When it comes to multimedia Mandriva One does very well, it will play common formats out of the box which is a nice feature , especially for less seasoned users. If you attempt to play a multimedia that require a proprietary codecs not available by default, system will launch codeina web shop offering you an option of purchasing an appropriate solution. Obviously you can opt out and stick to free packages available for the Linux platform which in most common case scenarios will do good enough, if however you are prepared to dig out few pennies it might make sense to upgrade to powerpack edition which will include all the proprietary codecs out of the box along with other commercial software you might find useful (list here) and on-line support should you require it. It this place I’d like to highlight that Mandriva is a powerful system available free of charge and you don’t have to spend a penny to get the full functionality. However unlike some other major distribution Mandriva is a commercial venture and as such will offer you several additional paid for options, like support and commercial software and this is not a bad thing at all, some users might require it. At the end of the day it all comes to personal requirements, for those on a tight budget or those just not willing to dish out money on software most of the functionality offered in Power Pack can be archived with free solution and a little creativity just like in any other major distribution. If on the other hand you are looking for ready made solutions and technical support, Power Pack might be a right option for you. My advice is get the free version first and see if you like it then carefully evaluate your needs before clicking the purchase button, it is simple and best method to avoid latter disappointment. To sum up – Mandriva does an excellent job in terms of software management and multimedia handling, new users will appreciate intuitive interfaces and ease of use, and more advance users will appreciate the wealth of configuration options and fast and solid performance.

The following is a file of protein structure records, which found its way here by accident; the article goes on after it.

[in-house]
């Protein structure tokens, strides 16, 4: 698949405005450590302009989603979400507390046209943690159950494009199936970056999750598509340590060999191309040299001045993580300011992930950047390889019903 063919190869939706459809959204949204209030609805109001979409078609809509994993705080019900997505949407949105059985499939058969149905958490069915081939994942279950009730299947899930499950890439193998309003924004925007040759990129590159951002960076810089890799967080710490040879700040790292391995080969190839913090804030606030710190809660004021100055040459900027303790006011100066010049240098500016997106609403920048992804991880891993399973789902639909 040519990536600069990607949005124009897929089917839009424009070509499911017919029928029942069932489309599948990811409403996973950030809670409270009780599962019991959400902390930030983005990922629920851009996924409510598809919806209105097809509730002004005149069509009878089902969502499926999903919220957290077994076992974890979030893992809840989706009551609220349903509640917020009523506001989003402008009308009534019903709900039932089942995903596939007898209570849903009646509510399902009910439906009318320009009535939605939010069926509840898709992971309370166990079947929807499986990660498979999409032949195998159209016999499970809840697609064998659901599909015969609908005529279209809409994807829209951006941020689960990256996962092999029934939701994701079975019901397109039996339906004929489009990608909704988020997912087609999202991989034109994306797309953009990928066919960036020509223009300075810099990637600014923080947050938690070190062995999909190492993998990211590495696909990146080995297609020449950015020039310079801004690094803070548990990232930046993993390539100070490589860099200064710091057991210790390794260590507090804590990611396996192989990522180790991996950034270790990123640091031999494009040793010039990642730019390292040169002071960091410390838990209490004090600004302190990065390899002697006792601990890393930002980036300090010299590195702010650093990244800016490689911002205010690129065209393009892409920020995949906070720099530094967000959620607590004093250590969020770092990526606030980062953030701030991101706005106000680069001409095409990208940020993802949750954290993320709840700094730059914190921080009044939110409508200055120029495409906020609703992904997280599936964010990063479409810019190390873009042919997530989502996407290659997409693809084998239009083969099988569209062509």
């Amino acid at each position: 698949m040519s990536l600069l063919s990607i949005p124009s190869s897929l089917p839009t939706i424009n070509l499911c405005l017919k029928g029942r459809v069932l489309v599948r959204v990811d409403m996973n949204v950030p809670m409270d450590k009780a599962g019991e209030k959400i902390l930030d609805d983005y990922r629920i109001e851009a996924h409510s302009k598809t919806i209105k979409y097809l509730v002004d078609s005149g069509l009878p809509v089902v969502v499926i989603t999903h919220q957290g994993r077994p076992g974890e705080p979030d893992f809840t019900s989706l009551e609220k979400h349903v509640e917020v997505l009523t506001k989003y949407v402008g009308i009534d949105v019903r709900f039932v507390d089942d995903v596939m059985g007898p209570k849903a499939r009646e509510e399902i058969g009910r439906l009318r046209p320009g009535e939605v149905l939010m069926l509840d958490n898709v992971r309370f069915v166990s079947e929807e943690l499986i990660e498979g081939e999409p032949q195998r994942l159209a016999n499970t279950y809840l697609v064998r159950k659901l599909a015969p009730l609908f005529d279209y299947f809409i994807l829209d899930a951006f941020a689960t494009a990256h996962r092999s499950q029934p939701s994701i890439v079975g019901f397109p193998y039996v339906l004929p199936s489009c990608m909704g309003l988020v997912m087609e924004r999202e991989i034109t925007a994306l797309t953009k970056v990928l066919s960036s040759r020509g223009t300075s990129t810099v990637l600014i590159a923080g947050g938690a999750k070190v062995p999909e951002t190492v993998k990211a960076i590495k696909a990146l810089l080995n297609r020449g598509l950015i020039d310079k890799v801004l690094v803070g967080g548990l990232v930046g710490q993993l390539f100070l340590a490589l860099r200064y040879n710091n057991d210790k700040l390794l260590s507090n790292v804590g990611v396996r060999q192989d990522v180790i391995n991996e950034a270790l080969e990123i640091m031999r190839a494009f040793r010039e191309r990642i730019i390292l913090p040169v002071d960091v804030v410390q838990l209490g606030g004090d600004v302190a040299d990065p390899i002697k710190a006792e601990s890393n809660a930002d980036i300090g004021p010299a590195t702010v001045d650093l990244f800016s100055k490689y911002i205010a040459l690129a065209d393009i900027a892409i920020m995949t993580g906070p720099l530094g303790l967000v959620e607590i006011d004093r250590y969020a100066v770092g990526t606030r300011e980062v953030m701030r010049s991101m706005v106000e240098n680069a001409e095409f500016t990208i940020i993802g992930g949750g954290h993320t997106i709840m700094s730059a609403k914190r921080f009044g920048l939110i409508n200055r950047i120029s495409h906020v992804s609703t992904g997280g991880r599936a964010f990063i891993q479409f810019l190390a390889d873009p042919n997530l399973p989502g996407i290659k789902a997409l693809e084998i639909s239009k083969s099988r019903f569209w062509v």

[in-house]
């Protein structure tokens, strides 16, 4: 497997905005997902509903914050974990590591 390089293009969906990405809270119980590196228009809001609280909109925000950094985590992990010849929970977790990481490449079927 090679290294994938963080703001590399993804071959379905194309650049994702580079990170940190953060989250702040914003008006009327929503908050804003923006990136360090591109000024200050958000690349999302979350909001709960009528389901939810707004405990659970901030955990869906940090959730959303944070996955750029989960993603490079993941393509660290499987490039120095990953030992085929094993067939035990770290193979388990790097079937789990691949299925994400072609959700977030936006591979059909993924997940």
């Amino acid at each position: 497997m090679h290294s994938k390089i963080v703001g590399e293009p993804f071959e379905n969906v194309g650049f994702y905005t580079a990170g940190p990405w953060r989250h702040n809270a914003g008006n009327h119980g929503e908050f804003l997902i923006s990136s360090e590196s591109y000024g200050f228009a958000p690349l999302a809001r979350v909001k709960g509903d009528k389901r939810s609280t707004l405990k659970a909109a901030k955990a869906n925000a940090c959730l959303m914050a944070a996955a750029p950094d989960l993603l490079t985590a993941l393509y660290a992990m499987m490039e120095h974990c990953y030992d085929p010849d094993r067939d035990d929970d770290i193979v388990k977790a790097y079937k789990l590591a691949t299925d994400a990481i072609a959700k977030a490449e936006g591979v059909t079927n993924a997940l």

The newest Mandriva is no doubt an excellent system, easy to configure and use, appealing visually and offering a very powerful system under the hood. I really like the look and feel of it, but somehow I doubt it will dominate the Linux word or challenge the dominant position of Microsoft Windows. In comparison to Ubuntu the most popular Linux distro at the moment, Mandriva has nothing to be ashamed of, if anything many things are going to be easier for new users and I bet if you take 10 Linux novices and let them play for half an hour with both OS, the majority will point to Mandriva as more friendly. This however doesn’t matter much as if asked I will still recommend Ubuntu to any new user, and there are few reasons for that. The first one is the community, whatever problem you might have with Ubuntu, there are countless forums and websites dedicated to Ubuntu and the chances are you’ll find a solution to your problem sooner rather than latter. In case of Madriva community support in comparison to other major distribution is very poor; the result of ill thought Mandriva approach to community in last few years. Mandriva club available only to paying subscribers proved to be a big failure and recently Mandriva opened it up to everyone, still though it is a bit of a ghost town. If you walk into your local bookshop you’ll find at least few books on Ubuntu, one or two on Red Hat / Fedora and openSuse and absolutely nothing about Mandriva. Searching Amazon for any kind of introduction to the OS returns nothing. Uncertainty about which direction is going to be adapted by the company in the future remains an issue, probably the last thing you want is to get involved into a community project that is going to be fully commercialised sometime along the way or the other way round – to pay for software that will fail to gain a significant market share and disappear into oblivion. Judging from the recent announcements, people in Mandriva headquarters finally realised that without strong and vibrant community achieving success in the Linux word is nearly impossible. I genuinely hope that the recent attempts at rebuilding community spirit will work out as the OS is definitely worth it, but no doubt this will take time and lot of effort. To give justice to the company though they managed to develop one of the best Linux distributions around, it is available for free, and if any of the above doesn’t pose a problem for you, it is a distro worth a try.